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TK's MORNING BUZZ: Pick-and-Choose Convergence Is Coming to an All-in-One Box on Top of Your TV Set

11 Jun, 2001 By: Thomas K. Arnold

Pick-and-choose convergence is coming, and it's headed for a little box on top of your TV set.

I have long held that the biggest obstacle to new technology is space. The top of the TV set is getting awfully crowded, with the VCR and cable box sharing space with a DVD player, a home theater control center, a personal video recorder like Tivo, a satellite decoder and who knows what's coming next down the pike.

It sort of makes you long for the good old days when a TV was just a TV and not a platform for a towering stack of black boxes.

I speak from experience -- I would love to have one of those recordable DVD machines, but the biggest hindrance to me getting one, after the hefty price, is a lack of room. I'm one of those people who have my music system in the same room as my home theater, so I have to draw the line at three boxes -- not counting my vintage turntable, which is tucked away in a cabinet below the TV, all hooked up and ready to play. But I've only got one shelf above my TV, and there's barely room for my DVD player, my CD player and my home theater command center. My cassette player's in the closet, and the digital cable box was sent back to Daniels Cablevision when I realized digital cable, at least in my area, amounts to paying a lot more for hardly anything extra.

But I digress. The top of the typical American TV is getting very crowded, and what we need is one box that does it all -- or at least lets consumers choose which functions they want, or believe they need, and get all of them in one unit.

I believe we're going to get it, too. The manufacturing community has duly noted this set-top space crunch and is working overtime on finding a solution. Just recently, AT&T announced it plans to offer a variety of semi-customized set-top boxes designed to satiate consumer appetites without adding clutter.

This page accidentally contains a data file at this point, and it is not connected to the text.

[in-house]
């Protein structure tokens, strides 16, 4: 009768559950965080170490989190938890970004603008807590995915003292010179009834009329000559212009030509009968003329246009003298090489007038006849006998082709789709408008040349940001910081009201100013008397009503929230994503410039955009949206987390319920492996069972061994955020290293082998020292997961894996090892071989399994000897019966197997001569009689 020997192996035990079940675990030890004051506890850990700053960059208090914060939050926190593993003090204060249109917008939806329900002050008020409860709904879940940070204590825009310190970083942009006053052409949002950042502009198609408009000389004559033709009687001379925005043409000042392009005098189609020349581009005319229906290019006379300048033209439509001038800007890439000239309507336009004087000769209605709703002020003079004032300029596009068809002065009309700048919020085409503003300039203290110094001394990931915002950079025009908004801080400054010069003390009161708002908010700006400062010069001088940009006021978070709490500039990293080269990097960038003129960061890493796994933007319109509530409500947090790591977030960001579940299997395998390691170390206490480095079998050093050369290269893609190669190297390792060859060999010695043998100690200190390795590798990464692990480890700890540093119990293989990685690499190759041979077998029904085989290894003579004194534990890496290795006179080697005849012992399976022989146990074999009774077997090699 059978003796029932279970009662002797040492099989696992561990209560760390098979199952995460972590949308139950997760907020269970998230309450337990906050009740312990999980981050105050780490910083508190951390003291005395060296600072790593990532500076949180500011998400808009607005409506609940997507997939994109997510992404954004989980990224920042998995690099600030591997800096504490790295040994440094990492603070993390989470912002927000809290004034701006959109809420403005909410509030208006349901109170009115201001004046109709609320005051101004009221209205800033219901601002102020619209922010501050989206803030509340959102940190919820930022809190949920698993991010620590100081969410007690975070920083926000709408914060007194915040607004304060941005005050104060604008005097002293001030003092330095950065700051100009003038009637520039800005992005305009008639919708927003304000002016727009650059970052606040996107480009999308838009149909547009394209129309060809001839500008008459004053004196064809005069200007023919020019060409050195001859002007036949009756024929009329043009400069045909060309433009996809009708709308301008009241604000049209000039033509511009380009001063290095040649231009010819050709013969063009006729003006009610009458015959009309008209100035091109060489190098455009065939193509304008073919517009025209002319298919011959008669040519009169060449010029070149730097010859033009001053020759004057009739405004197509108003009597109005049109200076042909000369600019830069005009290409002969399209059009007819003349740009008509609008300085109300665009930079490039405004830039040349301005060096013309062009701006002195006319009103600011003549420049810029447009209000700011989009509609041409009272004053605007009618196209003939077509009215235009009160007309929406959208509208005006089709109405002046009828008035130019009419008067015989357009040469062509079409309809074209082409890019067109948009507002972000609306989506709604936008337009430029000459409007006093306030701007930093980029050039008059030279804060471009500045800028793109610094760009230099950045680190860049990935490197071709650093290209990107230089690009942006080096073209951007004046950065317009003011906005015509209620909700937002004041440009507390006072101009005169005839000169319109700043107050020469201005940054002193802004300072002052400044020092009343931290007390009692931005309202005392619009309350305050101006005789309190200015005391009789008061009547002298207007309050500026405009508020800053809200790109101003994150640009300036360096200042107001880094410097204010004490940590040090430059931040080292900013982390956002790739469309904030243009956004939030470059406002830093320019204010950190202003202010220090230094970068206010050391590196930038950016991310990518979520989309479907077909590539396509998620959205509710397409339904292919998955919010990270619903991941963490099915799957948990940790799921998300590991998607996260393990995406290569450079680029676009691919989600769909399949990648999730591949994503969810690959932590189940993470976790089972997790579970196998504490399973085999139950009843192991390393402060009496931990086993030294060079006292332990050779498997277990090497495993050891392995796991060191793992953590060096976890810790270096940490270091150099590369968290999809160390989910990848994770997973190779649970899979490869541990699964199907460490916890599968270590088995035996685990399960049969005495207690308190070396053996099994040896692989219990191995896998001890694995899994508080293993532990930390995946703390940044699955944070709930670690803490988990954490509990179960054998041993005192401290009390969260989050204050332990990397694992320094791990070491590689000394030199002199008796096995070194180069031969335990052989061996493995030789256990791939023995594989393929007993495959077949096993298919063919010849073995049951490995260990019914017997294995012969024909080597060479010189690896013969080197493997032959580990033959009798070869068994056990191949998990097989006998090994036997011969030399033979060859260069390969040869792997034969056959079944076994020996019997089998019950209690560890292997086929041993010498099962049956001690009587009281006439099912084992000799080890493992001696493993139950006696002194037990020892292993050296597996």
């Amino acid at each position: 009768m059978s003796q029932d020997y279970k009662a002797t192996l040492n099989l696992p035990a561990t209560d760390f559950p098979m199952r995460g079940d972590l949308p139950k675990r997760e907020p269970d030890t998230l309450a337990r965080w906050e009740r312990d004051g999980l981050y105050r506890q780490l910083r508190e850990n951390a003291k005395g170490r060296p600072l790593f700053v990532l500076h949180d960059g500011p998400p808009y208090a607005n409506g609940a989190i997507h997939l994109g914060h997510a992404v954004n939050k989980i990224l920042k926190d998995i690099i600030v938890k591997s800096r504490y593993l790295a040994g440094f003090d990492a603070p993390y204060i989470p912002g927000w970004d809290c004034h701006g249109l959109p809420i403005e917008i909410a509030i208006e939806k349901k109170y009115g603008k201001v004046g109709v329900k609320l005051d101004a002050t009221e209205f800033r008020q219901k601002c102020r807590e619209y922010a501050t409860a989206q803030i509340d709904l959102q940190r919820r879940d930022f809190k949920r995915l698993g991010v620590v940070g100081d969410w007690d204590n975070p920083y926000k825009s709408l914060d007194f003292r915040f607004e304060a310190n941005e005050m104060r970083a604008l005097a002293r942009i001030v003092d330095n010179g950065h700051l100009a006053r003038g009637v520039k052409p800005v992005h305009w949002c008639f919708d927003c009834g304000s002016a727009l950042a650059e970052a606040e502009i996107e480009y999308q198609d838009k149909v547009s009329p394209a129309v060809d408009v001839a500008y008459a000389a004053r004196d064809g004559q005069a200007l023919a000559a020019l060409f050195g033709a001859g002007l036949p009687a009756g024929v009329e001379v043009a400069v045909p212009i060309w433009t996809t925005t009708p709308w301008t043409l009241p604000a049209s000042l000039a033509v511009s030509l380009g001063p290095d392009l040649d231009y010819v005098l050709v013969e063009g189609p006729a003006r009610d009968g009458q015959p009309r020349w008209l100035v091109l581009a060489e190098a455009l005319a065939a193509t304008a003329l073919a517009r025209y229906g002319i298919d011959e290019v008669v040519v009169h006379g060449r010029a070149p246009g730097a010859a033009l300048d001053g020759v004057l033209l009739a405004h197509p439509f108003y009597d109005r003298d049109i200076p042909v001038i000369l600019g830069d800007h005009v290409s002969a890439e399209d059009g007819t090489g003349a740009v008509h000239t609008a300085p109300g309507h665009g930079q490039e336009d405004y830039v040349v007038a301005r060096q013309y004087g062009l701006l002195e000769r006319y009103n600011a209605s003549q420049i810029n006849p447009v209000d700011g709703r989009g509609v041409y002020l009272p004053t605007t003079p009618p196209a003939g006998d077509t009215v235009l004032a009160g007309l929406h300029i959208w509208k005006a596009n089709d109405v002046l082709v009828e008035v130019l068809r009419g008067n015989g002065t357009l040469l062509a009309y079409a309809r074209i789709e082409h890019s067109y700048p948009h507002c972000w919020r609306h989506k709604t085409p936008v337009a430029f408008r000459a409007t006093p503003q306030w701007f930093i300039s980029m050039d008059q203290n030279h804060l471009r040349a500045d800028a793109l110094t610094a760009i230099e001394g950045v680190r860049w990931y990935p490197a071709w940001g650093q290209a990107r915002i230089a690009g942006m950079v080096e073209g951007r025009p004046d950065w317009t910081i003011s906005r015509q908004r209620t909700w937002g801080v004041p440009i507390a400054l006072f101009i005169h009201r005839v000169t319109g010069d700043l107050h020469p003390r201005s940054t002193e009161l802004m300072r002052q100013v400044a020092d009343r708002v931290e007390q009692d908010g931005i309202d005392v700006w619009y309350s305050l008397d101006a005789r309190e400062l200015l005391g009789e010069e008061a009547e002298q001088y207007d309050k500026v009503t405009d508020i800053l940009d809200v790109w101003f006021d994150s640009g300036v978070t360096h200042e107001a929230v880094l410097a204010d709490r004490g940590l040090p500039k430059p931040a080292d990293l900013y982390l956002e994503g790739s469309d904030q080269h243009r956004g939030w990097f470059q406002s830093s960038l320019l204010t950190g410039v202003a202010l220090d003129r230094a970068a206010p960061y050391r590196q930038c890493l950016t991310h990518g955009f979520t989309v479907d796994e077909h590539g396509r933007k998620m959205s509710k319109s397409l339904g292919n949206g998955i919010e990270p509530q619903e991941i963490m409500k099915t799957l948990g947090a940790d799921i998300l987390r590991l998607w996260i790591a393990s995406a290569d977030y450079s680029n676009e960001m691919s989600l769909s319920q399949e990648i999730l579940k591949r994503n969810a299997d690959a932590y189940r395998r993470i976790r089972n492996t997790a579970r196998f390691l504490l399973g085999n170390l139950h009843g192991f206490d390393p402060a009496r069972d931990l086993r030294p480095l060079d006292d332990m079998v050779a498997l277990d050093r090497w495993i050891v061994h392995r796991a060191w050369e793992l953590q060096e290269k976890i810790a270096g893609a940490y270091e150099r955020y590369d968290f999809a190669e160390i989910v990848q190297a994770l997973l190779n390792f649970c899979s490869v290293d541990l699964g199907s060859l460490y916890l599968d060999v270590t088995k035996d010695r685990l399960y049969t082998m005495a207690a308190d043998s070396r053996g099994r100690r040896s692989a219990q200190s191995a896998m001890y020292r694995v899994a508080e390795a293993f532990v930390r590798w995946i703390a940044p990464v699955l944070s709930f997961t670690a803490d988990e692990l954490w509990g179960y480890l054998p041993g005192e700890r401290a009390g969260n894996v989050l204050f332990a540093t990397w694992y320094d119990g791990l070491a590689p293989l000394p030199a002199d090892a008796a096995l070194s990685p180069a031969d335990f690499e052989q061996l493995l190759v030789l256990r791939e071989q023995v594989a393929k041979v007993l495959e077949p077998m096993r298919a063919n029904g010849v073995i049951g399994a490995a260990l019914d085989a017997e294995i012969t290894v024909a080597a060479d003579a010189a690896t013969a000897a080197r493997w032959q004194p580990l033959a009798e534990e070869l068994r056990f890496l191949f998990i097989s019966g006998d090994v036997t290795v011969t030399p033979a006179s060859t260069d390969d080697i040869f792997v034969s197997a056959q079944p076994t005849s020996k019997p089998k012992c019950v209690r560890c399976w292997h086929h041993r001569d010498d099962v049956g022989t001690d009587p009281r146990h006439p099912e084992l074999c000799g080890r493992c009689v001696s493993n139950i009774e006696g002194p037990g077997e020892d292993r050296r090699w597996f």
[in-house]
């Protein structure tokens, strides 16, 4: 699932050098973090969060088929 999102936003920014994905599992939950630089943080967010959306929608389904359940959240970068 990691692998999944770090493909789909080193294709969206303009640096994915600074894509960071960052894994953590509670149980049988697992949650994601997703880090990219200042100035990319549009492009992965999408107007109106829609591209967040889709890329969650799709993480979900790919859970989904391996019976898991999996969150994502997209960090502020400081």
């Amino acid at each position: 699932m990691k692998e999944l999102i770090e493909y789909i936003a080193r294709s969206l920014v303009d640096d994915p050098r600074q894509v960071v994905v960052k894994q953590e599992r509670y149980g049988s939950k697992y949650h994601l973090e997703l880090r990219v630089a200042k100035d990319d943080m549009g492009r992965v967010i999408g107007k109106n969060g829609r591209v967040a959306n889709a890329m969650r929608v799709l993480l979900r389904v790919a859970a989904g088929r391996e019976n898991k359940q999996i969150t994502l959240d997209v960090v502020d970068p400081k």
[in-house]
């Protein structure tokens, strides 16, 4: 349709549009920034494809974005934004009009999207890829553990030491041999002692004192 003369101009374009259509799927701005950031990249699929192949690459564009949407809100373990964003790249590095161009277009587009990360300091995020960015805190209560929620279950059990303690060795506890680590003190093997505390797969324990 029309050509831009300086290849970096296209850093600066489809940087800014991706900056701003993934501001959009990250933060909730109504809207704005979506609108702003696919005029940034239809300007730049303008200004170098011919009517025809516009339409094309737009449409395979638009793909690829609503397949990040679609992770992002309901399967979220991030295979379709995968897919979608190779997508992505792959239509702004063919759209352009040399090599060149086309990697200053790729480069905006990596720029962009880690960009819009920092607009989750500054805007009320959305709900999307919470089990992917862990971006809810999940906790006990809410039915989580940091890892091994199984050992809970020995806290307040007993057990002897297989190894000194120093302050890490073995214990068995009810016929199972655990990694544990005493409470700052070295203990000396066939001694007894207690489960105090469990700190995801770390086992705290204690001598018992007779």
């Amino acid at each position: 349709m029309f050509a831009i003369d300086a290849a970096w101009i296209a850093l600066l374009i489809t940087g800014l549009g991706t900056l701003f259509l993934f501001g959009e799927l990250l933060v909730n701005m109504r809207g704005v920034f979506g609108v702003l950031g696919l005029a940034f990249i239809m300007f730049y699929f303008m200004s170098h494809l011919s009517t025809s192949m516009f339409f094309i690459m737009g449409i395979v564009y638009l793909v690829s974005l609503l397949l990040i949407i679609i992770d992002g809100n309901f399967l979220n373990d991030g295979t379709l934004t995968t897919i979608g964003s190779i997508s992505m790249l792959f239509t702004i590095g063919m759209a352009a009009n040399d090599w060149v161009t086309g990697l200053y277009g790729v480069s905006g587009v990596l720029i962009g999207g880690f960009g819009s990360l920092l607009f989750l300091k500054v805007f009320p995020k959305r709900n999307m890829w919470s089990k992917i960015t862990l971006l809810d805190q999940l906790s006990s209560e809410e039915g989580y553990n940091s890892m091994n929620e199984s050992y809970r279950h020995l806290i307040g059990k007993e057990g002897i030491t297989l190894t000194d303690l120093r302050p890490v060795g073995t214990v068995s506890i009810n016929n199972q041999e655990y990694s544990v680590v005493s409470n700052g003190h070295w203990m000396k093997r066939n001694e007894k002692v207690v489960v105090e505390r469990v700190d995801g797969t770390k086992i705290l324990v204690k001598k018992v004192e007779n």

"We initially started down a path for one-size-fits-all strategy for digital television, but customers have a range of interests, so we decided we can best accommodate them with a range of services," AT&T spokeswoman Tracy Baumgartner told the Reuters news service.

After six months of customer trials, the Reuters story said, AT&T said it found consumers didn't have the need or interest in many of the sophisticated services being built into the advanced set-top boxes.

"We found that for the services they found really compelling, we could get it out sooner and without requiring them to get a new set-top box" by adding software to existing boxes, Baumgartner said.

Now that's music to my ears. And I'd like to be the first to place my order: I want one (1) box that will play my DVDs as well as VHS cassettes and 8-millimeter cassettes from my camcorder, give me advanced cable (when and if it ever really becomes advanced), let me record stuff off the TV and give me the option of picking up satellite service.

It's a tall order, but who knows? If I can get this thing filled, I might even have room enough on top of my TV to hook up my cassette deck and maybe even my 8-track player!

Comments? Contact TK directly at:TKArnold@aol.com

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